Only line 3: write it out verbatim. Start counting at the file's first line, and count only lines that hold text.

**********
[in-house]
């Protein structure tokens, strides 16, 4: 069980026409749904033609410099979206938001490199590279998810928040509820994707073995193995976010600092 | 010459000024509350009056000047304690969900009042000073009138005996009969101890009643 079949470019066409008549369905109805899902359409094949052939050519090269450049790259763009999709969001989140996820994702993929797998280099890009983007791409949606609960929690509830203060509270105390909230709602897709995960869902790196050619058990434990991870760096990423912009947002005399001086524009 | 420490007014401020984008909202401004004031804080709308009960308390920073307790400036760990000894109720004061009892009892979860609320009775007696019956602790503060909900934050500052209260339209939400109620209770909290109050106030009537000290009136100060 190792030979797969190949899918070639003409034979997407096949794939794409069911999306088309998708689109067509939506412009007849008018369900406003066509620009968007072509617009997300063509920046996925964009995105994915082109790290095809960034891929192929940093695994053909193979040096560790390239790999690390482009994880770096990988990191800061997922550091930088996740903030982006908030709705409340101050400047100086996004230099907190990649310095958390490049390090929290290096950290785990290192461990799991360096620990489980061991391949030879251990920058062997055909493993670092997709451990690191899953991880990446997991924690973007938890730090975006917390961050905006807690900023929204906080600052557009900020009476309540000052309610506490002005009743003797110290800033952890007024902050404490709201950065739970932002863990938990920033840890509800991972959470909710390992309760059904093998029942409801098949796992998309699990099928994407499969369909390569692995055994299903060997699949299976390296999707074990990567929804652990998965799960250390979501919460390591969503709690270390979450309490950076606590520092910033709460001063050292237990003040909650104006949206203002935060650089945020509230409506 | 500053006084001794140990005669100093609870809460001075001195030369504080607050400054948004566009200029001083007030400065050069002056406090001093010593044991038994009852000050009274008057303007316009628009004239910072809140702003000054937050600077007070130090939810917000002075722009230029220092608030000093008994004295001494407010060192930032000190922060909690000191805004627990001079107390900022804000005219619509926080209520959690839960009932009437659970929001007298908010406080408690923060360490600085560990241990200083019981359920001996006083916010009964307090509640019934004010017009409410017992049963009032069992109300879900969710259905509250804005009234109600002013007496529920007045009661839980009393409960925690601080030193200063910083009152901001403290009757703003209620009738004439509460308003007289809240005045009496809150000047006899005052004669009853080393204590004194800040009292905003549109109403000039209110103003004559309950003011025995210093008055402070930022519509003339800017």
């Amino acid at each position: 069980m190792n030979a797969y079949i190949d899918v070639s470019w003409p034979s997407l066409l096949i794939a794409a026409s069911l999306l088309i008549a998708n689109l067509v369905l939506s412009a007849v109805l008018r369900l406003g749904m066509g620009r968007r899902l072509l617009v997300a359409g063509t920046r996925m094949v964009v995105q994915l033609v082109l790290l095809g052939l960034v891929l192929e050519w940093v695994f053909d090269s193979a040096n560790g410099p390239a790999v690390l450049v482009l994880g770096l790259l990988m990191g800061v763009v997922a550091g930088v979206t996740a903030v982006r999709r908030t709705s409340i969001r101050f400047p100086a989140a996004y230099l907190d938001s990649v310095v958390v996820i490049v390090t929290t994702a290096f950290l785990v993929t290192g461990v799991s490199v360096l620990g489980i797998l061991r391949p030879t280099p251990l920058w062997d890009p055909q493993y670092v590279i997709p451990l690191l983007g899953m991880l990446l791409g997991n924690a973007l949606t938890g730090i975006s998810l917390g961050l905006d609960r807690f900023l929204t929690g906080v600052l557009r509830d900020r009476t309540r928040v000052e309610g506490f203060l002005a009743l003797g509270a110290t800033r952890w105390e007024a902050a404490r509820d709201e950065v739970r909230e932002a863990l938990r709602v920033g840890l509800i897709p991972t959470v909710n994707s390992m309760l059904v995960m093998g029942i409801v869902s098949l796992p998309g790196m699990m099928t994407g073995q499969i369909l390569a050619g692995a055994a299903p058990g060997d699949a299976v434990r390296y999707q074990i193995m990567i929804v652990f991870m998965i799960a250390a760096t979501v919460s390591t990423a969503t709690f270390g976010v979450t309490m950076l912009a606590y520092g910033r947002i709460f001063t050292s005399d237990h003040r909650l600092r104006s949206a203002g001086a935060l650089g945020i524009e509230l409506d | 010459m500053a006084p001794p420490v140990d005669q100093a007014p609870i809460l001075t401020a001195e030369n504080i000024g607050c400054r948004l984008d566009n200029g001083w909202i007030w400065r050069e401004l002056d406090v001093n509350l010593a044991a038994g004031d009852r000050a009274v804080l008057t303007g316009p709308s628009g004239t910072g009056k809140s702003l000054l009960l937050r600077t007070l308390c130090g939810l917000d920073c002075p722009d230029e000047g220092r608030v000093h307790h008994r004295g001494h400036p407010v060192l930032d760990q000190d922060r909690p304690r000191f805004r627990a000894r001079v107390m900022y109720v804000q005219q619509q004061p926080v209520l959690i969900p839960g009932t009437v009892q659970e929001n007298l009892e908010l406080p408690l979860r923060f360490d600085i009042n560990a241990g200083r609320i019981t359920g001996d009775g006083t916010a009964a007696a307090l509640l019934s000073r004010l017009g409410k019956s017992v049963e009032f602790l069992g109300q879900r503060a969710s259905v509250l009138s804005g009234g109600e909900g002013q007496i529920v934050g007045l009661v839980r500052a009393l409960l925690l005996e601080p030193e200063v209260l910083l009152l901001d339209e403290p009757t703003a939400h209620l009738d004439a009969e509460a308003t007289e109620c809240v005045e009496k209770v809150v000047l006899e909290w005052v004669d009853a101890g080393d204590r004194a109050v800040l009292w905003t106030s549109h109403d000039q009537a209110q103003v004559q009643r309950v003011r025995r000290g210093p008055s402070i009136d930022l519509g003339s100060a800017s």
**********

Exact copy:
């Amino acid at each position: 069980m190792n030979a797969y079949i190949d899918v070639s470019w003409p034979s997407l066409l096949i794939a794409a026409s069911l999306l088309i008549a998708n689109l067509v369905l939506s412009a007849v109805l008018r369900l406003g749904m066509g620009r968007r899902l072509l617009v997300a359409g063509t920046r996925m094949v964009v995105q994915l033609v082109l790290l095809g052939l960034v891929l192929e050519w940093v695994f053909d090269s193979a040096n560790g410099p390239a790999v690390l450049v482009l994880g770096l790259l990988m990191g800061v763009v997922a550091g930088v979206t996740a903030v982006r999709r908030t709705s409340i969001r101050f400047p100086a989140a996004y230099l907190d938001s990649v310095v958390v996820i490049v390090t929290t994702a290096f950290l785990v993929t290192g461990v799991s490199v360096l620990g489980i797998l061991r391949p030879t280099p251990l920058w062997d890009p055909q493993y670092v590279i997709p451990l690191l983007g899953m991880l990446l791409g997991n924690a973007l949606t938890g730090i975006s998810l917390g961050l905006d609960r807690f900023l929204t929690g906080v600052l557009r509830d900020r009476t309540r928040v000052e309610g506490f203060l002005a009743l003797g509270a110290t800033r952890w105390e007024a902050a404490r509820d709201e950065v739970r909230e932002a863990l938990r709602v920033g840890l509800i897709p991972t959470v909710n994707s390992m309760l059904v995960m093998g029942i409801v869902s098949l796992p998309g790196m699990m099928t994407g073995q499969i369909l390569a050619g692995a055994a299903p058990g060997d699949a299976v434990r390296y999707q074990i193995m990567i929804v652990f991870m998965i799960a250390a760096t979501v919460s390591t990423a969503t709690f270390g976010v979450t309490m950076l912009a606590y520092g910033r947002i709460f001063t050292s005399d237990h003040r909650l600092r104006s949206a203002g001086a935060l650089g945020i524009e509230l409506d | 010459m500053a006084p001794p420490v140990d005669q100093a007014p609870i809460l001075t401020a001195e030369n504080i000024g607050c400054r948004l984008d566009n200029g001083w909202i007030w400065r050069e401004l002056d406090v001093n509350l010593a044991a038994g004031d009852r000050a009274v804080l008057t303007g316009p709308s628009g004239t910072g009056k809140s702003l000054l009960l937050r600077t007070l308390c130090g939810l917000d920073c002075p722009d230029e000047g220092r608030v000093h307790h008994r004295g001494h400036p407010v060192l930032d760990q000190d922060r909690p304690r000191f805004r627990a000894r001079v107390m900022y109720v804000q005219q619509q004061p926080v209520l959690i969900p839960g009932t009437v009892q659970e929001n007298l009892e908010l406080p408690l979860r923060f360490d600085i009042n560990a241990g200083r609320i019981t359920g001996d009775g006083t916010a009964a007696a307090l509640l019934s000073r004010l017009g409410k019956s017992v049963e009032f602790l069992g109300q879900r503060a969710s259905v509250l009138s804005g009234g109600e909900g002013q007496i529920v934050g007045l009661v839980r500052a009393l409960l925690l005996e601080p030193e200063v209260l910083l009152l901001d339209e403290p009757t703003a939400h209620l009738d004439a009969e509460a308003t007289e109620c809240v005045e009496k209770v809150v000047l006899e909290w005052v004669d009853a101890g080393d204590r004194a109050v800040l009292w905003t106030s549109h109403d000039q009537a209110q103003v004559q009643r309950v003011r025995r000290g210093p008055s402070i009136d930022l519509g003339s100060a800017s």